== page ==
The Government has published its timetable for the Challenger 3 programme.
Over the next decade, 148 of the British Army's 227 existing Challenger 2 main battle tanks are set to be upgraded as part of a £800m contract and the remaining vehicles retired.
The upgrades, which include a new turret, are aimed at giving the vehicle "added mobility, survivability and lethality".
In their formal response to a Defence Committee report on Britain's armoured vehicle capability, the Government has revealed its expected schedule for the Challenger 3's development, including key milestones.
In its written response released earlier this month, the Government said it considered a range of "comparative off-the-shelf alternatives" to an upgrade to the existing vehicle, but concluded extending the life of the Challenger 2 "offers better value for money" than adopting the likes of the German Leopard 2 or the US M1 Abrams.
They also revealed they considered fitting their main battle tank with an auto-loader, but dismissed this on "capability and technical feasibility grounds", adding: "It is not believed it would deliver any substantial benefit."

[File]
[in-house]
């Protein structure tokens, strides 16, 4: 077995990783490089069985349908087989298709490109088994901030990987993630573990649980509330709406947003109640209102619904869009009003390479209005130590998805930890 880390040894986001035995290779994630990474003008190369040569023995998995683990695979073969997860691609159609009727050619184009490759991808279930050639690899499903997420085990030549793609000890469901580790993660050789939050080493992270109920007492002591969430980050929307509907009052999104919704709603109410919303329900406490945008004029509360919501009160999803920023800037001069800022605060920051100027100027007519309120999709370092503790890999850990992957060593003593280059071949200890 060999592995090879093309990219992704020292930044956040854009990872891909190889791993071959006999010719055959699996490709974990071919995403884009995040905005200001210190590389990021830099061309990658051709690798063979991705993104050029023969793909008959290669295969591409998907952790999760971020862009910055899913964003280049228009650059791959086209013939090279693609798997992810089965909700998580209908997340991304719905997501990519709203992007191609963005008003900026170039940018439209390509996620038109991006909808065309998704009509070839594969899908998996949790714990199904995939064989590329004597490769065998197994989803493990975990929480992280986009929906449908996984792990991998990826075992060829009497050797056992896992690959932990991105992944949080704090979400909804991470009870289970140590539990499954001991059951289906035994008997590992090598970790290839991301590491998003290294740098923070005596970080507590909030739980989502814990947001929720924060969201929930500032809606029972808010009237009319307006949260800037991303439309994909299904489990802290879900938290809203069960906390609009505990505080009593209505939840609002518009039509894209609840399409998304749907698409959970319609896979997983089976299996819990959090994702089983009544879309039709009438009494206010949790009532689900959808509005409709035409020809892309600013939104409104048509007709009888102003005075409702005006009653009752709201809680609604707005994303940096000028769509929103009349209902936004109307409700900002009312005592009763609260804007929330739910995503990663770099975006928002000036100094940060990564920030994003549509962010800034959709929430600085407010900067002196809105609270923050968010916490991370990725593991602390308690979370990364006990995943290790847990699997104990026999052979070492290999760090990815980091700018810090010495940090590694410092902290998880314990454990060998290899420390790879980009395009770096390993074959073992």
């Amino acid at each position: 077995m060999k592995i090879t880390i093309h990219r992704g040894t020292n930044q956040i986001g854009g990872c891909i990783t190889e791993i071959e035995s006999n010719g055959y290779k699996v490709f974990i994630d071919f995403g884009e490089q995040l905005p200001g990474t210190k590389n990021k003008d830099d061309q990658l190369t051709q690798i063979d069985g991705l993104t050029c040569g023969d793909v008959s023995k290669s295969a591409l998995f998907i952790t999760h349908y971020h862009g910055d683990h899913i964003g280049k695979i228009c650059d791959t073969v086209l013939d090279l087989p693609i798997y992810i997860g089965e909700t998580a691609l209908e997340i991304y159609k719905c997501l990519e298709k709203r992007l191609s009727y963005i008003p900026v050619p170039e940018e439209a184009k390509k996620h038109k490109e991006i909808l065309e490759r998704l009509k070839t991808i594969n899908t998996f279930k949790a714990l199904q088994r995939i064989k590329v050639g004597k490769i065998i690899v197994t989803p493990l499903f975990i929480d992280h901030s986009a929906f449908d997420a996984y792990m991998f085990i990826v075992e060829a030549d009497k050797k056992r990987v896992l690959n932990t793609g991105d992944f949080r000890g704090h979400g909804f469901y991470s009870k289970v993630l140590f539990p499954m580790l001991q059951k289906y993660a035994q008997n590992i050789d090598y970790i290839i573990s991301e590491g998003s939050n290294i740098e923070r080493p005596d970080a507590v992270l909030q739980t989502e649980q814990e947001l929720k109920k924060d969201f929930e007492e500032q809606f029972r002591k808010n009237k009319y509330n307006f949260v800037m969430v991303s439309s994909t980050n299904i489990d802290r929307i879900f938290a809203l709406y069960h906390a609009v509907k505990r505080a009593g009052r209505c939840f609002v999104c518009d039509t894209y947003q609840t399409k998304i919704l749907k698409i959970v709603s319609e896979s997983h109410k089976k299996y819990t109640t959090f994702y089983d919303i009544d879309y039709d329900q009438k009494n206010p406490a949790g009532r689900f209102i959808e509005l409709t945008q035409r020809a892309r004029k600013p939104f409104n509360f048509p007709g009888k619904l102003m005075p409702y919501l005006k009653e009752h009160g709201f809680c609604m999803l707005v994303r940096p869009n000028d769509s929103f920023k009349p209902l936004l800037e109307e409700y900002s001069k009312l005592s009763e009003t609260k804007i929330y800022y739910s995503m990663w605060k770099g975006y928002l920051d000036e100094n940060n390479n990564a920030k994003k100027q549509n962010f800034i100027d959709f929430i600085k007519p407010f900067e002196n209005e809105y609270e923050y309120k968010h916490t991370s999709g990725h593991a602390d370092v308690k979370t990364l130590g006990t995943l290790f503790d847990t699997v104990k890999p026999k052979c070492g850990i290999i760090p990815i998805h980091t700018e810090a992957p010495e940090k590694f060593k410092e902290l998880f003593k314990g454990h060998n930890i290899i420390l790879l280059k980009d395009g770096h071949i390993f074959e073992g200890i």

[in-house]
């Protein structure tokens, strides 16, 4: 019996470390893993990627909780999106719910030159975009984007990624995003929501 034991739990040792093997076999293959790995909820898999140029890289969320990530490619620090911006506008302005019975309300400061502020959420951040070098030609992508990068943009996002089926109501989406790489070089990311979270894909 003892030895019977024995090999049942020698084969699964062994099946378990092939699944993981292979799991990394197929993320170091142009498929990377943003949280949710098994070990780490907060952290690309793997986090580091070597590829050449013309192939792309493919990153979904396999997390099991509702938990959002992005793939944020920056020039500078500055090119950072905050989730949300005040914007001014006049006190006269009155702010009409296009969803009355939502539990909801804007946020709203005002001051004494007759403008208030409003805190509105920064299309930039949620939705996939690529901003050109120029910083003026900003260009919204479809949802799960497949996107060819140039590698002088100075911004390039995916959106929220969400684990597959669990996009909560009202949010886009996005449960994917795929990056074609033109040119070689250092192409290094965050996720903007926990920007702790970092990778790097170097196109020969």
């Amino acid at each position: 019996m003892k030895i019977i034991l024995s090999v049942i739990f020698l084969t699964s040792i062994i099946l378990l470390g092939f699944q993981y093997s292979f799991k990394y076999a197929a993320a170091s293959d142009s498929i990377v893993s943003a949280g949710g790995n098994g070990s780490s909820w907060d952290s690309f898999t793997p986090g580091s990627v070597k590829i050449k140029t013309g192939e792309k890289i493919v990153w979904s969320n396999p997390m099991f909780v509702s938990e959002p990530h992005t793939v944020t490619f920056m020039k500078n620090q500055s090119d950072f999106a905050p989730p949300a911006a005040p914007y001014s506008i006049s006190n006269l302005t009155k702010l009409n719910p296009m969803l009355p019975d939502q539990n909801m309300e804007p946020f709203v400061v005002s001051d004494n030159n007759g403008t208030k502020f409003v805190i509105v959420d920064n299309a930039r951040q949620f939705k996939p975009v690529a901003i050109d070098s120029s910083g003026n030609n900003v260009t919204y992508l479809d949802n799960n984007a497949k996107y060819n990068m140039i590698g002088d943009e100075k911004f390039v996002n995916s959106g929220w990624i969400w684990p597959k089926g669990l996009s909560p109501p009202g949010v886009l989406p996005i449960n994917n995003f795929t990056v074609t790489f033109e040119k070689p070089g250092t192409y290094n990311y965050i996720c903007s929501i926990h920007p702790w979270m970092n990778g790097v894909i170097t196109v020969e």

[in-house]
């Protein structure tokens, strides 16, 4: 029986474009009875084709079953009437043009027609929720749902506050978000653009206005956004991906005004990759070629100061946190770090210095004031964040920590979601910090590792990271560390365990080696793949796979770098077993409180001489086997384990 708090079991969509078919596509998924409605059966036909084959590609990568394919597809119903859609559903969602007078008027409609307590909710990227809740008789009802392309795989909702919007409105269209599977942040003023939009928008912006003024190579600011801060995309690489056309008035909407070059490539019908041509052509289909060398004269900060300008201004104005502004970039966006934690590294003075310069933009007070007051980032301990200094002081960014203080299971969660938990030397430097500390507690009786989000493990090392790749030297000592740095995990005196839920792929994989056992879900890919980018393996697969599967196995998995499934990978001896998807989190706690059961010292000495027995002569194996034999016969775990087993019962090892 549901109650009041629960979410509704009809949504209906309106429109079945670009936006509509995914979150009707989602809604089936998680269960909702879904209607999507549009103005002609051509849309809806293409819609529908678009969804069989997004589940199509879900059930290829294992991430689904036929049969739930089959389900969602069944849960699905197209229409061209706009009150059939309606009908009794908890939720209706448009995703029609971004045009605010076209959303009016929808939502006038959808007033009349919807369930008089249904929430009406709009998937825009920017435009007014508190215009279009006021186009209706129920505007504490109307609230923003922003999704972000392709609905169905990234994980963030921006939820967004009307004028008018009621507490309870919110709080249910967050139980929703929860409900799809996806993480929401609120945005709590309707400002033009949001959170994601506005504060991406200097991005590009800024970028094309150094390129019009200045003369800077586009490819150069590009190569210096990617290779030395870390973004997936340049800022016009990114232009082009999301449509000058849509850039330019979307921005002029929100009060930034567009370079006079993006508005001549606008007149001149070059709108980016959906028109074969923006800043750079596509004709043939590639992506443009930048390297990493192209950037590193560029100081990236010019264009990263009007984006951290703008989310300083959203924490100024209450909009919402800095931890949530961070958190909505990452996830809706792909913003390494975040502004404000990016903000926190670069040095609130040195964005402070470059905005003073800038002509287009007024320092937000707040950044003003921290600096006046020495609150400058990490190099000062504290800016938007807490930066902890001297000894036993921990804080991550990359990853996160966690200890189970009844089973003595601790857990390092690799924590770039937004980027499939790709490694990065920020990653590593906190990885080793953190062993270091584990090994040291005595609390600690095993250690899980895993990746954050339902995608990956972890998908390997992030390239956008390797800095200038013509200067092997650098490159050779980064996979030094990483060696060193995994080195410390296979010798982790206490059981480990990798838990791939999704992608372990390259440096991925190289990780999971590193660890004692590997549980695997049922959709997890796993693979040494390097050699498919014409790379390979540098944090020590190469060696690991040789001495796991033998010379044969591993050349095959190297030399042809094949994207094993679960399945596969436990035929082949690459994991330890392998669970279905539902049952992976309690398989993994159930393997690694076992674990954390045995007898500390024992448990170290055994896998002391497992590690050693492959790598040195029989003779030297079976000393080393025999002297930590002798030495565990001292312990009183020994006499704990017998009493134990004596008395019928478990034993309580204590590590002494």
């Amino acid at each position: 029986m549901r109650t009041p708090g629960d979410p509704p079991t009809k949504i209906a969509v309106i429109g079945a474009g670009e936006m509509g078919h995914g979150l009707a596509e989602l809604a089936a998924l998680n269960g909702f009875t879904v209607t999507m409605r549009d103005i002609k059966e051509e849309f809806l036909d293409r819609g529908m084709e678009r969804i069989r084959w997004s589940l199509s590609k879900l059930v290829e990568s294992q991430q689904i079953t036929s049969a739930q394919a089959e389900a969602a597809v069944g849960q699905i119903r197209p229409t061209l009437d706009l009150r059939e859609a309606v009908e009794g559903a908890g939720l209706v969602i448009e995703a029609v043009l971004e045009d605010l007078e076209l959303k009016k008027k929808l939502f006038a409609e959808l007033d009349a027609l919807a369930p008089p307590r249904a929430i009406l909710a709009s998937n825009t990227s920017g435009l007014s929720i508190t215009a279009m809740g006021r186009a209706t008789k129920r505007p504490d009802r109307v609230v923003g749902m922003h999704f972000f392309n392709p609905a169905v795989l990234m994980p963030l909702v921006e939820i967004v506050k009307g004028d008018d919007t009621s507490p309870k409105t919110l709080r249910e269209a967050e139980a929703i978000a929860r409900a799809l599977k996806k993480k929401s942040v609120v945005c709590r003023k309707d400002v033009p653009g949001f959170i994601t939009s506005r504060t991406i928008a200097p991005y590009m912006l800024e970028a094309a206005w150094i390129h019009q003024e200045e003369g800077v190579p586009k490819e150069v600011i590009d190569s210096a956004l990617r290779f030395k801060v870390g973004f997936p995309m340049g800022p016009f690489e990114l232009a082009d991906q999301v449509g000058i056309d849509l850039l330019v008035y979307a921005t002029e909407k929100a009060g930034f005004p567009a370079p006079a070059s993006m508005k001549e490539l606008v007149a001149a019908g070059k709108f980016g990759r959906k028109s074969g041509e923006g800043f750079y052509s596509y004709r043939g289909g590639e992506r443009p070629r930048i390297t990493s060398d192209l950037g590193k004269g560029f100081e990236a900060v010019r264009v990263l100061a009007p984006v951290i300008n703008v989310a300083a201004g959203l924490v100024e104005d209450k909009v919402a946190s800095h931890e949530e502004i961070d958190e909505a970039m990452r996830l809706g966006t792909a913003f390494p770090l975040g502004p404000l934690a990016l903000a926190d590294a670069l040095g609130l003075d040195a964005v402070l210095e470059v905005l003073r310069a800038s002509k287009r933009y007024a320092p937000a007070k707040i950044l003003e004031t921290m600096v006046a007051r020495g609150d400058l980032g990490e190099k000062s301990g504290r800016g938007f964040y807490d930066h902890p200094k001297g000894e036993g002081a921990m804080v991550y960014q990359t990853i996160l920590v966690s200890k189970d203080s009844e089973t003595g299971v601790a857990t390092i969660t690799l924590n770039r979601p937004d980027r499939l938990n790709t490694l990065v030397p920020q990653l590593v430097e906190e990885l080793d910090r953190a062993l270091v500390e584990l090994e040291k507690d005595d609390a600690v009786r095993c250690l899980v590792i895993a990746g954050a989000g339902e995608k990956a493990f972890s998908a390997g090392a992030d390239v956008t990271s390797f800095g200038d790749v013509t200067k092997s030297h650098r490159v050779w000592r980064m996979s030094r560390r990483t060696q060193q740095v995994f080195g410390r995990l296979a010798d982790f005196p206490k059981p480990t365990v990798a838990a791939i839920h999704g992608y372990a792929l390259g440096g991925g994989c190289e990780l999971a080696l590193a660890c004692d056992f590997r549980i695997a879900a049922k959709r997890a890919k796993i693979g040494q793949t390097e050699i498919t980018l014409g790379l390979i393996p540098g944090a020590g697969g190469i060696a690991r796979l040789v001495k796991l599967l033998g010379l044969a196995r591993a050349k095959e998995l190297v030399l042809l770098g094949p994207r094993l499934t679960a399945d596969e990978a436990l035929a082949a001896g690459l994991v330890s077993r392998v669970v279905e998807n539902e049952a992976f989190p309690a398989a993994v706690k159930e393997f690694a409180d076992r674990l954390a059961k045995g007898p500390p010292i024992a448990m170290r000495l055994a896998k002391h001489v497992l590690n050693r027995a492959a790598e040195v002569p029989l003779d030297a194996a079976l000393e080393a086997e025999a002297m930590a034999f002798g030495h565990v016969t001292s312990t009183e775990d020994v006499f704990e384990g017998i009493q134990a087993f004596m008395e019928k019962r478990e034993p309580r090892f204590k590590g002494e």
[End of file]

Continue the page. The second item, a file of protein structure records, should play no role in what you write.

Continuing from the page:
Among the dates on the UK's timeline for production are design reviews in August 2021 and October 2022, trials beginning in May 2024 and manufacturing starting in July 2025.
Training and initial operational capability are expected by 2027, before becoming fully operational three years later.
Much of the Challenger 3 manufacturing will be in the UK, centring on factories in Telford, generating and sustaining up to 500 jobs in the West Midlands, Glasgow, Newcastle upon Tyne and the Isle of Wight.
As well as the new turret, the engine will be upgraded, as well as enhanced armour.
The vehicle will be fully digitised, including a new laser warning system and an active protection system
Watch: Before specific details on the Challenger 3 upgrade were announced, we got an expert's view on what the needs of the Army are.